Artists statements and bios from “I made this for you: Small Gestures in Clay” Portrait Society Gallery, November 20, 2015
This is a document of Portrait Society Gallery’s first ceramic-based exhibition, held on November 20, 2015. Figurative and commemorative ceramics as well as functional vessels were combined into a handmade exhibition featuring small-scale works.
Exhibiting artists include: Rory Burke, Adolph Rosenblatt, Colin Matthes, Harvey Opgenorth, Darlene Wesenberg, Gary John Gresl, Rudy Rotter, Debbie Kupinsky, Craig Clifford, Michael Ware and Meghan Sullivan.
In addition, Portrait Society invited twenty artists to participate in a project called “Wisconsin Supper Club.” For this project, artists were prompted to paint, on a handmade plate thrown by Scott Dercks of the Milwaukee Pottery Guild, an artist from Wisconsin (dead or alive) that they admire.
Bio: Colin Matthes makes work about engineering the absurd, which allows him to address economic and environmental crisis from a funny, critical, and perversely industrious point of view. His work includes painting, drawing, installation, zine and graphic production, ceramics, and public art projects. Matthes has exhibited internationally in New York, Los Angeles, Chicago, Antwerp, Dublin, Houston, Seville, Ljubljana, Melbourne, and Berlin. He is currently working on the project Almost Now at Het Bos in Antwerp Belgium. Recent solo-projects include Colin Matthes: Instructional and Flood Resistant Work at Bockley Gallery (Minneapolis, MN) and Green Mini Demo Derby, a solar powered remote control car demolition derby at the 2015 Energy Fair (Custer, WI). He has participated in numerous residencies including Hotel Pupik (Austria), Werkkamp (Belgium), and Cow House Studios (Ireland). He won the Mary L. Nohl Fellowship for Individual Artists in 2102 (Established) and 2007 (Emerging). In addition, Matthes works collectively with Justseeds, a network of twenty-six artists living in the United States, Canada, and Mexico that runs a print collective, contributes graphics to social movements, and co-publishes books.
Why Clay?: I decided to go to college half-heartedly and at the last minute. Signing up for classes late and undeclared, Ceramics 1 was among the few courses still open. I never considered making art and was hesitant about school, but learning the craft involved with ceramics was something I could relate to. I obsessively worked in clay for the next five years, learning everything I could, including developing my own glazes and building kilns.
Health problems from living in clay dust and asthma, learning other art skills, and the desire to focus on more mobile and activist ways of making lead to abandoning ceramics within a year of graduation.
This spring I was hired for a sabbatical replacement position at UW-Whitewater. It included teaching ceramics. I was nervous to get started after thirteen years away from clay and was instantly hooked. The feeling of shaping clay with your hands, throwing on the wheel, and the excitement of opening a well-fired kiln leaves me wondering how I ever stopped. All work in this exhibit is from the spring of 2015.
Adolph Rosenblatt (written by Suzanne Rosenblatt and Adolph)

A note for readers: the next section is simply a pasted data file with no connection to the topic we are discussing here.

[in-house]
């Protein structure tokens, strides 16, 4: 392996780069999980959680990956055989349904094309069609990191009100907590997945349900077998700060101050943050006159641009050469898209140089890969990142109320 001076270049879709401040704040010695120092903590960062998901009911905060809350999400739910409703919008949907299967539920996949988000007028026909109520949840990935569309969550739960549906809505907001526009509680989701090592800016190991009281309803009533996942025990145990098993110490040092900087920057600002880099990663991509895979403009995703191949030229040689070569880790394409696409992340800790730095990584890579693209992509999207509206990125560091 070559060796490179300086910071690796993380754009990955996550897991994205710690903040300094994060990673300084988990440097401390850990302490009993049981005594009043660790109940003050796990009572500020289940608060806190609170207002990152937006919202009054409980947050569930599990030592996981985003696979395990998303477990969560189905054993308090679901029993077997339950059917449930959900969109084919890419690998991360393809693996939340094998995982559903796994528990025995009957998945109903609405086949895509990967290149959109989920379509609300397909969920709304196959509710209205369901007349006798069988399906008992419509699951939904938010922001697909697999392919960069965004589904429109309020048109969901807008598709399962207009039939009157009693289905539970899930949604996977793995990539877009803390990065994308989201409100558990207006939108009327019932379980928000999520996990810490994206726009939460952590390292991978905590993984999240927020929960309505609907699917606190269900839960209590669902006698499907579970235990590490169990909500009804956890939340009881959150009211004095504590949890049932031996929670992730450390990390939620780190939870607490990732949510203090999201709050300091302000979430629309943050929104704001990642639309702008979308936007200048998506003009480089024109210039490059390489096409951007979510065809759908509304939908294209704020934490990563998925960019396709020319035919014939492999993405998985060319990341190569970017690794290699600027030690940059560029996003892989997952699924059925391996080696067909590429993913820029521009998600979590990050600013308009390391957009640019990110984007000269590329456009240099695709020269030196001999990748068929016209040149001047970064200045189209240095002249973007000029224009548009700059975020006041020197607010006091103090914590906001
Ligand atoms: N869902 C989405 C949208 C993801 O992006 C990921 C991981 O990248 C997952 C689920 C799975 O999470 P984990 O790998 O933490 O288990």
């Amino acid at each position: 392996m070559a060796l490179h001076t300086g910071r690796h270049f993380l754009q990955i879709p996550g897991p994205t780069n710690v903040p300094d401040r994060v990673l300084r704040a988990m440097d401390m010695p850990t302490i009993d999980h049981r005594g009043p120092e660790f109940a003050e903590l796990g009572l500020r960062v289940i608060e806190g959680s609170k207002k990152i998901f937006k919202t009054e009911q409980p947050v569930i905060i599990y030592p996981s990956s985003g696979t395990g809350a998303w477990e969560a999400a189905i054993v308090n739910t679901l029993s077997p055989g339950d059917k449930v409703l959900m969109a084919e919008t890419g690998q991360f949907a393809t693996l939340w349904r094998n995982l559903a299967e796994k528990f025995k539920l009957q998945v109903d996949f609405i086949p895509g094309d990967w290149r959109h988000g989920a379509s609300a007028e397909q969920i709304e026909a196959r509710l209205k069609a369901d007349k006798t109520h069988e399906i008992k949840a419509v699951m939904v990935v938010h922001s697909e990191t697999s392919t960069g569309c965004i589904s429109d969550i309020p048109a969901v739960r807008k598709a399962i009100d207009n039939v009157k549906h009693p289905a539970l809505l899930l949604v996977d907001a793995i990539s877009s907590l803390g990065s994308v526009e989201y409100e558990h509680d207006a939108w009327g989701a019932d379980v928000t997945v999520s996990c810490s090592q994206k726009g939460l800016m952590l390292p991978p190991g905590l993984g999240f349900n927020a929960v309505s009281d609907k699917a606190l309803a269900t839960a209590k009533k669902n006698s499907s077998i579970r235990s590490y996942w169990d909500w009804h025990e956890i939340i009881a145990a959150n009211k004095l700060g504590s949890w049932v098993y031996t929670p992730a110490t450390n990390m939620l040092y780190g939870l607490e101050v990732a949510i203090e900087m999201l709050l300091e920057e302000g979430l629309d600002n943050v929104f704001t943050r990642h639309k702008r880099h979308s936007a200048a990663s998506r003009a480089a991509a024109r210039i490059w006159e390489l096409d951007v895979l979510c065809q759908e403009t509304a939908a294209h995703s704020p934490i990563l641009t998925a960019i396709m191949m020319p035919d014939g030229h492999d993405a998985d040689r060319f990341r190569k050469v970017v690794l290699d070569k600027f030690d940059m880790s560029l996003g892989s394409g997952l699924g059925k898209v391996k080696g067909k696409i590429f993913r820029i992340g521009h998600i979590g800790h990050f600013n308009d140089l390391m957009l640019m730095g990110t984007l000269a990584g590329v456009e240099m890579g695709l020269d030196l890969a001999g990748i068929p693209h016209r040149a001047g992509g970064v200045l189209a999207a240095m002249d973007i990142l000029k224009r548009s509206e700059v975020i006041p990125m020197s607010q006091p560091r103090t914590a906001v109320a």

Bio: All my life I’ve been painting or sculpting people, people in relationship to the environment they’re in, people in relation to each other, people in public places and people in their own homes. I’ve sculpted people in restaurants, at lunch counters, in the movie theater, in saunas, swimming pools, and on the beach, children making art in the Milwaukee schools and in an Arab-Jewish school in Israel. I get excited by the everyday living experiences that others may take for granted. I try to inject this excitement into my sculptures. The colors I use are based on the auras I sense when looking at other human beings. My portraiture looks like the person on his emotional level and on my emotional level. I try to capture the wholeness of the situation while keeping the initial impression fresh and spontaneous. Life without complexity cannot be real; life with its complexities makes us see the humor in it. So humor is one of the main ingredients of my art. I enjoy the open attitude towards one another that I find in the Midwest. The joy of my work happens in my interplay with the people I am sculpting. One of the most exciting parts of this experience is getting to know these people on a more intimate basis.
Why Clay?: When I met him on New Years Eve of 1959, Adolph was a painter of vibrant New York City scenes on large canvasses. But his style was changing, his paint becoming thicker and thicker, until finally he was applying it with a palette knife. And that, over time, lead to his next step: he retained his growing three-dimensionality but stopped using the canvas. His medium became wax, which then was cast into bronze, an extremely expensive process. Too expensive. He began to use thin sheets of wax so the final piece required much less bronze. That became too limiting, so he decided to leave the final sculpture in wax and paint it. That worked for awhile, but he was worried about permanence. By then it was 1966, we had moved to Milwaukee, and our children were old enough to play with clay. He saw they were having a great time with it, and he’s had a great time with it ever since. “I love working with clay because it keeps on changing. I look at it and
it becomes something else. The nice thing about clay is it’s immediate, and you have a chance to change things in a second. The wonderful thing about working with clay is that touch became an important thing in my work.